Where to even start with this amazing read? Allison Saft is a talented YA author from Philadelphia, PA; Down Comes the Night is her debut fantasy novel taking place in a snow-drenched kingdom where wicked plots threaten the life of Wren Southerland and the prospect of love could prove more dangerous than she imagined.
Honor your oath, destroy your country.
Wren Southerland is the most talented healer in the Queen’s Guard, but her reckless actions have repeatedly put her on thin ice with her superiors. So when a letter arrives from a reclusive lord, asking Wren to come to his estate to cure his servant from a mysterious disease, she seizes the chance to prove herself.
When she arrives at Colwick Hall, Wren realizes that nothing is what it seems. Particularly when she discovers her patient is actually Hal Cavendish, the sworn enemy of her kingdom.
As the snowy mountains make it impossible to leave the estate, Wren and Hal grow closer as they uncover a sinister plot that could destroy everything they hold dear. But choosing love could doom both their kingdoms.
Allison Saft’s Down Comes the Night is a snow-drenched, gothic, romantic fantasy that keeps you racing through the pages long into the night.
First, can we just take a minute to appreciate this beautiful cover? The clash of colors, blue and grey, is stunning and I can see a representation of the characters here that I wasn’t aware of when first getting into the book. As I progressed in the storyline, though, this feature became more and more apparent and I love the detail the designers took care to put into its creation. It’s nice that the reader can also see a silhouette in the window who I presume is Wren. I could also see the colors as a collision of the character’s relationships in the book as one bleeds into the other.
Moving on from the cover, I absolutely loved reading this novel. Fantasy can be a tricky genre for me to get behind unless it’s done well, and this was certainly a good example of that. I enjoyed reading about this world that Saft created of Danubians and Vesrians; she created this entire world based around different cultures and magic, and I could vaguely see relationships with our own world outside of the story. These are the things I look for when reading any novel. Connections that I can make with the world around me to make the novel even more engaging. This gave the plotline and the characters more life that I found myself become invested in with every turn of the page.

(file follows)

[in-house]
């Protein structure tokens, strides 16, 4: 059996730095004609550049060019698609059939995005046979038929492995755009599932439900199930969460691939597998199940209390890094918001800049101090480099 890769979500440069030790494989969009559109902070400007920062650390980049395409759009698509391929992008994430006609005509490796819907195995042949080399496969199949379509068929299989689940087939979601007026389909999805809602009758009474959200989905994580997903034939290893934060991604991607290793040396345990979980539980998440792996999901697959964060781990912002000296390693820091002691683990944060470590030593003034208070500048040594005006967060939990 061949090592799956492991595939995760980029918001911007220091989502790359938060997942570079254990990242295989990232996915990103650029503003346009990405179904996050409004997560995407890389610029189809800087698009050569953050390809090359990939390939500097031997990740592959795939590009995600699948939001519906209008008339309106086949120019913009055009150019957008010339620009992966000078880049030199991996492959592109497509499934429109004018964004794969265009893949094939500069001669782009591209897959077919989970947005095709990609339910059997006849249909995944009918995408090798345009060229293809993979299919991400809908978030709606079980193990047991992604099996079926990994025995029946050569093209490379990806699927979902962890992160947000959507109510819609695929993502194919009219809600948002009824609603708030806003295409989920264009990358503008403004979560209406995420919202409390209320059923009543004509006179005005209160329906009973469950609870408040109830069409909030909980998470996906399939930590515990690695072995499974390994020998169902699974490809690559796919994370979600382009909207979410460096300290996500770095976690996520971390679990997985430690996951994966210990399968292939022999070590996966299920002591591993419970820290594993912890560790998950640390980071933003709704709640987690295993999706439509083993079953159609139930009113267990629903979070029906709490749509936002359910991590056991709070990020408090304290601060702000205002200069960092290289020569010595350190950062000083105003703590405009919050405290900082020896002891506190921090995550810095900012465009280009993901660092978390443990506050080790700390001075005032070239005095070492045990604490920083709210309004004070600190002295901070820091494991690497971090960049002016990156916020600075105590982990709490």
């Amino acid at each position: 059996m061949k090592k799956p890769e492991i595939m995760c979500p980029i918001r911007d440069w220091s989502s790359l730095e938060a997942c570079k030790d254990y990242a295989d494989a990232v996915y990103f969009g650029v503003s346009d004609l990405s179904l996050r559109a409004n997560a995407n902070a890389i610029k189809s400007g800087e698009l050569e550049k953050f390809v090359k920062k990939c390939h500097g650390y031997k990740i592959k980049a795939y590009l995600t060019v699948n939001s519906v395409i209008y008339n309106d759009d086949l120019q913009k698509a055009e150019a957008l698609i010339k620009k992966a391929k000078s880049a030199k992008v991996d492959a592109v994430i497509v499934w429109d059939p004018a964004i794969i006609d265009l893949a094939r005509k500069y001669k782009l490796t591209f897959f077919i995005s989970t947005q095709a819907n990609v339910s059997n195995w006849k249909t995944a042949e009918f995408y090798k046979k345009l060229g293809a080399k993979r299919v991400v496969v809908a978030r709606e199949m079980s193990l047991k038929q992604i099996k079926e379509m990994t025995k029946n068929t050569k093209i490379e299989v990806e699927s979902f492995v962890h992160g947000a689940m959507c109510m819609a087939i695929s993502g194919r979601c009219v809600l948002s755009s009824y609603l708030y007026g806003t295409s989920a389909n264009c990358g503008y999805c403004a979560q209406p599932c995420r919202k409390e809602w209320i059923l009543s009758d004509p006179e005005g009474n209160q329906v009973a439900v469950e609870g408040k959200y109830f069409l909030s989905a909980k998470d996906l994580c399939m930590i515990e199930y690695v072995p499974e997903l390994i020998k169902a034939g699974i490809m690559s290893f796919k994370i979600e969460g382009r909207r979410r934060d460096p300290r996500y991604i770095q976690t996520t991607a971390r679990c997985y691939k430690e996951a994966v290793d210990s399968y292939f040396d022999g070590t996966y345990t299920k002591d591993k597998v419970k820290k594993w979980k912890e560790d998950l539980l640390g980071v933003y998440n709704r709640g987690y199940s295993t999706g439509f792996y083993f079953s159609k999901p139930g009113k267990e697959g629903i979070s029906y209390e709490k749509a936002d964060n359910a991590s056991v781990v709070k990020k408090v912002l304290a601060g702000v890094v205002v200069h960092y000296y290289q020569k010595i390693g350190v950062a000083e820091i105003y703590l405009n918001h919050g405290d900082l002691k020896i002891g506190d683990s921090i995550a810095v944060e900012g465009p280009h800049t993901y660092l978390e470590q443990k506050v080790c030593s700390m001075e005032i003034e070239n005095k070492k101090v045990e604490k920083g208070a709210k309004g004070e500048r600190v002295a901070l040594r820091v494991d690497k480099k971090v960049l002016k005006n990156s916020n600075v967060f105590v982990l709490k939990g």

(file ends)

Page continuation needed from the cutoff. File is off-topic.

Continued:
Speaking on characters, I fell in love with Wren and Hal and Una and all these stunning personalities Saft gave to them. It really took me back for a moment when she made the MC, Wren, Bi-sexual. I was not expecting that, but it added so much more to the story! I felt like I could relate even more with Wren on a different level, which made me that much more interested in the journey she traveled on. This wasn’t the only aspect of the character I enjoyed, though; Saft made Wren, and her other characters, multilayered. They weren’t flat in any sense of the word, though I felt like there could have been a little more added to the Queen, Wren’s aunt.
There were various instances through the book where I noted some grammatical mistakes, but they were nothing huge and this was an electronic ARC version of the novel. These minor mistakes weren’t big enough to pull away from the novel, but they’re something I wanted to make a note of in this review.
Something I wish there would have been more of in the text is the overall world. We hear a lot about it, and there are some good moments of imagery painted here and there, especially when Wren speaks on the war, but it felt disconnected. Now, as I go back and try to remember the world, all I can really recollect are the insides of a few buildings and the remembrance of a castle where Wren’s aunt lived. For any novel, especially a fantasy novel, the world building is essential. It is the book. It’s where the journey unfolds, and it’s where the plot routinely tests the characters. Without the world, there would be no story, so I definitely feel this aspect of the novel could be painted a little better, so it didn’t feel so distant.
Overall, I absolutely adored the plot line and falling into this world. I could easily see this becoming a series along similar lines of Red Queen series, and I hope it does. There’re tons more I want to read about Wren and her story and what comes next after Down Comes the Night, so I hope Saft takes her writing expertise and craft us a second novel. If you’re interested in reading Down Comes the Night pre-order your copy on Amazon! The book is set for a release of March 2, 2021. If you’d like to learn more about Saft, check out her stunning author page.
Before I end this, a quick thank you to NetGalley for the ARC of this e-book.
Until Next time.